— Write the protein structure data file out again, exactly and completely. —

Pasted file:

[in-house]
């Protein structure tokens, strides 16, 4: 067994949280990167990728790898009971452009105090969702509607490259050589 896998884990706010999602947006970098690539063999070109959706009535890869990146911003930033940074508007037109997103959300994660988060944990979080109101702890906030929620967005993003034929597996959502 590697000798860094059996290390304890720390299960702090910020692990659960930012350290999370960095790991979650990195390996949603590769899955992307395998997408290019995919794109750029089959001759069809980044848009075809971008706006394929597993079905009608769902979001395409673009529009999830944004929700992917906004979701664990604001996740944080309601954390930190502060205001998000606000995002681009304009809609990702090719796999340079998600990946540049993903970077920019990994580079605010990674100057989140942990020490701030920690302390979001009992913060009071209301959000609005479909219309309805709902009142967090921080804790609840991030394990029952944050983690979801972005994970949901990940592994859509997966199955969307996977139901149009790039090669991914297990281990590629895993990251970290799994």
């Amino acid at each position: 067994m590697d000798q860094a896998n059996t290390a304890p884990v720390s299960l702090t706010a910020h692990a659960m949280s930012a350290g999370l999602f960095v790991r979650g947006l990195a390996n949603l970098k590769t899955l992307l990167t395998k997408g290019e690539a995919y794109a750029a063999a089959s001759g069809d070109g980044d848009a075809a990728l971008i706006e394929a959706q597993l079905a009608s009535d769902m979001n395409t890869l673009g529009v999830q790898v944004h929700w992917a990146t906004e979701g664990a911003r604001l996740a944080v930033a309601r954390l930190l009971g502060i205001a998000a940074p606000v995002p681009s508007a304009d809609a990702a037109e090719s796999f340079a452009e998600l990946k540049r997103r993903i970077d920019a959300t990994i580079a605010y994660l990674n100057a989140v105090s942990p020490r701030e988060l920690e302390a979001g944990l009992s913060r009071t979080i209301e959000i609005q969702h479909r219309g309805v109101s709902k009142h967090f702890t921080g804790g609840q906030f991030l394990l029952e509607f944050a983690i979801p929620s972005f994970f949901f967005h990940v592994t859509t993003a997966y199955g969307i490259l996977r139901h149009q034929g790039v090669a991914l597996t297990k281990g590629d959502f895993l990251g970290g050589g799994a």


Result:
[in-house]
């Protein structure tokens, strides 16, 4: 067994949280990167990728790898009971452009105090969702509607490259050589 896998884990706010999602947006970098690539063999070109959706009535890869990146911003930033940074508007037109997103959300994660988060944990979080109101702890906030929620967005993003034929597996959502 590697000798860094059996290390304890720390299960702090910020692990659960930012350290999370960095790991979650990195390996949603590769899955992307395998997408290019995919794109750029089959001759069809980044848009075809971008706006394929597993079905009608769902979001395409673009529009999830944004929700992917906004979701664990604001996740944080309601954390930190502060205001998000606000995002681009304009809609990702090719796999340079998600990946540049993903970077920019990994580079605010990674100057989140942990020490701030920690302390979001009992913060009071209301959000609005479909219309309805709902009142967090921080804790609840991030394990029952944050983690979801972005994970949901990940592994859509997966199955969307996977139901149009790039090669991914297990281990590629895993990251970290799994």
């Amino acid at each position: 067994m590697d000798q860094a896998n059996t290390a304890p884990v720390s299960l702090t706010a910020h692990a659960m949280s930012a350290g999370l999602f960095v790991r979650g947006l990195a390996n949603l970098k590769t899955l992307l990167t395998k997408g290019e690539a995919y794109a750029a063999a089959s001759g069809d070109g980044d848009a075809a990728l971008i706006e394929a959706q597993l079905a009608s009535d769902m979001n395409t890869l673009g529009v999830q790898v944004h929700w992917a990146t906004e979701g664990a911003r604001l996740a944080v930033a309601r954390l930190l009971g502060i205001a998000a940074p606000v995002p681009s508007a304009d809609a990702a037109e090719s796999f340079a452009e998600l990946k540049r997103r993903i970077d920019a959300t990994i580079a605010y994660l990674n100057a989140v105090s942990p020490r701030e988060l920690e302390a979001g944990l009992s913060r009071t979080i209301e959000i609005q969702h479909r219309g309805v109101s709902k009142h967090f702890t921080g804790g609840q906030f991030l394990l029952e509607f944050a983690i979801p929620s972005f994970f949901f967005h990940v592994t859509t993003a997966y199955g969307i490259l996977r139901h149009q034929g790039v090669a991914l597996t297990k281990g590629d959502f895993l990251g970290g050589g799994a």